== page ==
Registering for Steam Direct – the Guide

Signing up for selling games via Steam is easier now than ever before. Before Greenlight, Steam had an internal vetting process. You could get (and did get) turned down if your game did not seem promising enough. With Greenlight, you had to appeal to the public instead. Now with Steam Direct you can just give Steam info, pay the fee, and you are in.

I just did that, and I found a few bits of the process somewhat confusing at first, so I thought I should share that with you, and maybe you can have an easier time.

This is going to be different depending on which country you are in, what kind of company you have etc. I’m writing this from my perspective, and you can use the parts that are relevant to you. Our background is that we are a Swedish private company, i.e we have shares but are not openly traded.

Information You Will Need:

Payment Information

  • Bank Account Holder Name – The exact name of your company.
  • Bank Name
  • Bank SWIFT Code – Should be listed on their homepage.
  • Payee IBAN – The international form of your account number. Should be listed among the account info on the bank homepage. Otherwise, just call or e-mail them.
  • Account Type – Checking or savings. It will probably be checking.
  • Currency – USD. I don’t remember getting to choose a currency. Not sure I’d want to change it either.
  • Bank Street Address
  • Bank City
  • Bank Postal Code
  • Bank Account Country – You really should know this one…

 Tax Information

US citizens and corporations will need information similar to that found on form W-9. Citizens and corporations in a country with US tax treaty status will need information similar to that found on form W-8BEN. (Quote directly from Steam) Most of it is basic, like the name and address of your company, again.

You’ll also need either a TIN (Taxpayer Identification Number) if you are from the US, or a foreign TIN of you are not. For me, the organization number for the company counts as a foreign TIN. So that was easy. Finding that out was not easy though. In the end, I e-mailed both the Swedish tax government (Skatteverket) and my bank contact to verify.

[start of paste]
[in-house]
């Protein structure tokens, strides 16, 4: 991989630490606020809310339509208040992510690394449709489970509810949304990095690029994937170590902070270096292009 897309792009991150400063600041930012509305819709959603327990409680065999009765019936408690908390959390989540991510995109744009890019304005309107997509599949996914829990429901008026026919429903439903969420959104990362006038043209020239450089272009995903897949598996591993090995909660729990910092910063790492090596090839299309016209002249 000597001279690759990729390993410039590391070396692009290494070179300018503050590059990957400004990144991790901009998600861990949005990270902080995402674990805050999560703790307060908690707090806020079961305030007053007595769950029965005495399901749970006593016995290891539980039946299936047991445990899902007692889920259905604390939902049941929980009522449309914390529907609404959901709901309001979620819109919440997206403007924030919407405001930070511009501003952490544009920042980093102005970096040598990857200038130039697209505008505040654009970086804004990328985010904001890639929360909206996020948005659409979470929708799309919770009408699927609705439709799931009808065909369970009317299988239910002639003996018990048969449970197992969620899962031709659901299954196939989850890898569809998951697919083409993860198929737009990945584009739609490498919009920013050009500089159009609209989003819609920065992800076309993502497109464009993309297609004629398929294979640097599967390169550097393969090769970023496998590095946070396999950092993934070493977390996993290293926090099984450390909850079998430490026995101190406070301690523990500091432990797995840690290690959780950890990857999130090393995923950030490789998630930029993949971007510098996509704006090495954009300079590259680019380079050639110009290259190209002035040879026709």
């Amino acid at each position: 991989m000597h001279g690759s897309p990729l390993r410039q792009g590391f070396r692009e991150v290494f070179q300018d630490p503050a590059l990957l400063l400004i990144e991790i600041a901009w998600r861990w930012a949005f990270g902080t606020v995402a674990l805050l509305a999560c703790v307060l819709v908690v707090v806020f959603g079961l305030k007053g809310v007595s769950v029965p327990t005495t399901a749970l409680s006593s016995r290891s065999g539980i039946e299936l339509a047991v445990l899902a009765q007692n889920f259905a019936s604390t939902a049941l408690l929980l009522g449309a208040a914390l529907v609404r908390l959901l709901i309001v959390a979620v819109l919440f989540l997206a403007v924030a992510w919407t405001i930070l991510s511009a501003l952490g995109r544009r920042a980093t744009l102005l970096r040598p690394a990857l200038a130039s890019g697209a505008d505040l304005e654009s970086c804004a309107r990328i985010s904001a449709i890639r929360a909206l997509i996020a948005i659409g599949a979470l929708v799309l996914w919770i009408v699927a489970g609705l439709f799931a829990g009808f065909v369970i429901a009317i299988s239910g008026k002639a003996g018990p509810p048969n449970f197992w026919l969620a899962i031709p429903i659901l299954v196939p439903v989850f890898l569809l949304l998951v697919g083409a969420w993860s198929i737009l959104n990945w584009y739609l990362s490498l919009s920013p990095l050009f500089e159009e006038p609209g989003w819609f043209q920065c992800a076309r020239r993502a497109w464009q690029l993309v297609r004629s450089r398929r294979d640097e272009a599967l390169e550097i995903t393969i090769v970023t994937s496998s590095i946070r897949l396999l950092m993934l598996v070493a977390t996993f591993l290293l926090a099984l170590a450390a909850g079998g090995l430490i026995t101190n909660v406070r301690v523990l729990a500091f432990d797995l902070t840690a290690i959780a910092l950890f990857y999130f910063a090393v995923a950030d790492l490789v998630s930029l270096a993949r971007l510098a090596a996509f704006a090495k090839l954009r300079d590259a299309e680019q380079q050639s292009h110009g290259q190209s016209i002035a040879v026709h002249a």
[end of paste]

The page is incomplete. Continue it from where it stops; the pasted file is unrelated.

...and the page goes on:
The hardest question for me was this one:

Screenshot of the "Limitations of Benefits" screen in Steam

The “Limitation on Benefits”. Not quite sure what I should choose here, or even exactly what it is, to be honest. If you click a help button here, they will link you to the definitions of the options. I’m pretty sure we could match two of them at least. So how do I know what to pick? Are there advantages to any of them? The derivative benefits choice will probably apply to lots of companies in the EU, so felt like a safe bet to me.

What Else?

After sending this in, they got back to me and requested a “Certificate of Incorporation or Registration details from Governing Authority which provides a summary of company registration, registered address and or members”. I simply sent them a Swedish version of my company registration. That worked fine. I did not get an e-mail back on that though, so I don’t know how fast I got verified. I just checked Steamworks one day, and it was done!

There is also a fee. For now, it is 100 USD. That fee will be recouped after your game has sold more than 1000 USD though. Let’s hope it does that!

Steamworks partner - done!

 

 

 

Well, time to get started! Go to https://partner.steamgames.com/newpartner and your wildest dreams will come true! Well. Hopefully. Eventually. After a lot of hard work. But still!

 

Another great blog post about releasing on Steam is this one by the developer of Cogmind.

By | 2017-11-27T09:00:01+00:00 November 24th, 2017|Uncategorized|0 Comments

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